The state also produces school growth scores, which the AJC analyzed to preview how the system would affect teachers, whose scores are not made public. That analysis showed that the most impoverished elementary and middle schools, measured by the percentage of students eligible for free or reduced-price lunches, rarely got growth scores among the top 10 percent of schools statewide. On the flip side, the most affluent schools rarely fell on the lowest rung.
The pattern also shows up in teacher growth scores, according to an August 2013 DOE research report. It showed that teachers working in the highest-poverty classrooms averaged significantly lower marks than their counterparts in the lowest-poverty classrooms.
The state has made some changes since then that should lessen the relationship between student poverty and teacher growth scores, said Allison Timberlake, program manager of Georgia’s growth model.
For now, though, the state has decided not to adopt measures that could drastically lower or even eliminate the poverty link, as some other states and school districts have done. DOE is conducting further research to determine if additional changes will be made.
“We’re working with the best of the best in the field,” said Melissa Fincher, the state DOE’s deputy superintendent of assessment and accountability. “We’re trying to be very cautious and to proceed very carefully so that decisions that are made and ultimately, at the end of the day, when a teacher gets a classification, that’s not arbitrary.”
Lower-income students historically tend to score lower on standardized tests. Research has shown that using the growth model, rather than test scores themselves, can go a long way to putting teachers on the same footing in performance evaluations, whether their students are rich or poor, English proficient or still learning the language.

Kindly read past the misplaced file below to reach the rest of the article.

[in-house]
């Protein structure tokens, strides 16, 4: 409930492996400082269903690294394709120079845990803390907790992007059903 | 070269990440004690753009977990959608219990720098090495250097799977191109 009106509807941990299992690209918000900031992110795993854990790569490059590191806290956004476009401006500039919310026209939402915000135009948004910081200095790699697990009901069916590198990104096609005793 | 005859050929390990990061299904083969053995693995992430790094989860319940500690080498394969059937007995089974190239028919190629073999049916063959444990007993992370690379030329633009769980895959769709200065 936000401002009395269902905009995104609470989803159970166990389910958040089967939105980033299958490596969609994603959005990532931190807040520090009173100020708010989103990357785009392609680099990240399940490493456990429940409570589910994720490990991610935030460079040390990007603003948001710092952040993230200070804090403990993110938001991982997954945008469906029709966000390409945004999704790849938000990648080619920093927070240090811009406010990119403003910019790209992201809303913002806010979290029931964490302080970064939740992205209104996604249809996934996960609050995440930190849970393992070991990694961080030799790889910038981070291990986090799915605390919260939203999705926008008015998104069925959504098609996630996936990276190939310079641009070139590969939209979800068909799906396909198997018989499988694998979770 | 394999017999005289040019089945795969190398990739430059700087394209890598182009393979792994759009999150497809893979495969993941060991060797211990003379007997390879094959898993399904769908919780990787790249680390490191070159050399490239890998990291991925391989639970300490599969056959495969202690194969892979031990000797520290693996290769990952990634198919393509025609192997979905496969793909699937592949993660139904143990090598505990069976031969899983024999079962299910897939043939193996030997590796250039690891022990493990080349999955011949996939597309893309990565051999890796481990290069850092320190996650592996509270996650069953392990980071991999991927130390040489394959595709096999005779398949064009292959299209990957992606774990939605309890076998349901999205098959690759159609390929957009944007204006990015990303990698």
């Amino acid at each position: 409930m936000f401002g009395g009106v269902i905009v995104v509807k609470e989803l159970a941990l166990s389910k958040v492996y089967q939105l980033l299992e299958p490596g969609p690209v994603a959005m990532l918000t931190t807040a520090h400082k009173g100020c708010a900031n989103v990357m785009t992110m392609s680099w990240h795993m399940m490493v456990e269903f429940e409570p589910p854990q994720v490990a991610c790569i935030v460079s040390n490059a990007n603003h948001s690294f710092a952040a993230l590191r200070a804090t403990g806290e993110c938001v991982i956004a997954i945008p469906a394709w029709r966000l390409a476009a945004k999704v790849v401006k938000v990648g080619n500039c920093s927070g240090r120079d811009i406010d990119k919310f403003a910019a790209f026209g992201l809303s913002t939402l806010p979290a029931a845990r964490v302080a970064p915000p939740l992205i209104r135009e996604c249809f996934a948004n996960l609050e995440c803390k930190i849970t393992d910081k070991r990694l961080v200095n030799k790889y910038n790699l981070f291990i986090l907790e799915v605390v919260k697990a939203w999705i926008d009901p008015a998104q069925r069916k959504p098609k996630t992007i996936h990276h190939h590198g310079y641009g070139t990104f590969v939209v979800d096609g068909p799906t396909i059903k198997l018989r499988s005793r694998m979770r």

But the model does not directly take into account any of those student factors or information about students’ classmates. Such things are outside of a teacher’s control but may affect students’ growth on standardized tests. Many researchers with whom the AJC spoke favored accounting for at least some of those factors when evaluating teacher effectiveness.
Yet doing so could risk blinding policy makers to the possibility that more effective teachers may actually be in higher-income schools, said Derek Briggs, a professor at the University of Colorado who is advising the state on its evaluation system.
“If [more-affluent schools] are the ones that have the best teachers, I don’t want to hide that,” Briggs said. “I want people to see that, in fact, there are real inequities in the quality of teachers that students get as a function of where they happen to be in school.”
The growth scores from the model are used only for teachers in subjects where students take standardized exams, covering about 30 percent of all teachers. For those educators, the score makes up about half of their evaluation rating. The remainder is based on classroom observations by principals or other administrators.
School districts are supposed to use growth scores to evaluate teachers starting next school year, but the state has asked the federal government for a one-year delay, a request that DOE spokesman Matt Cardoza said is not related to the growth model.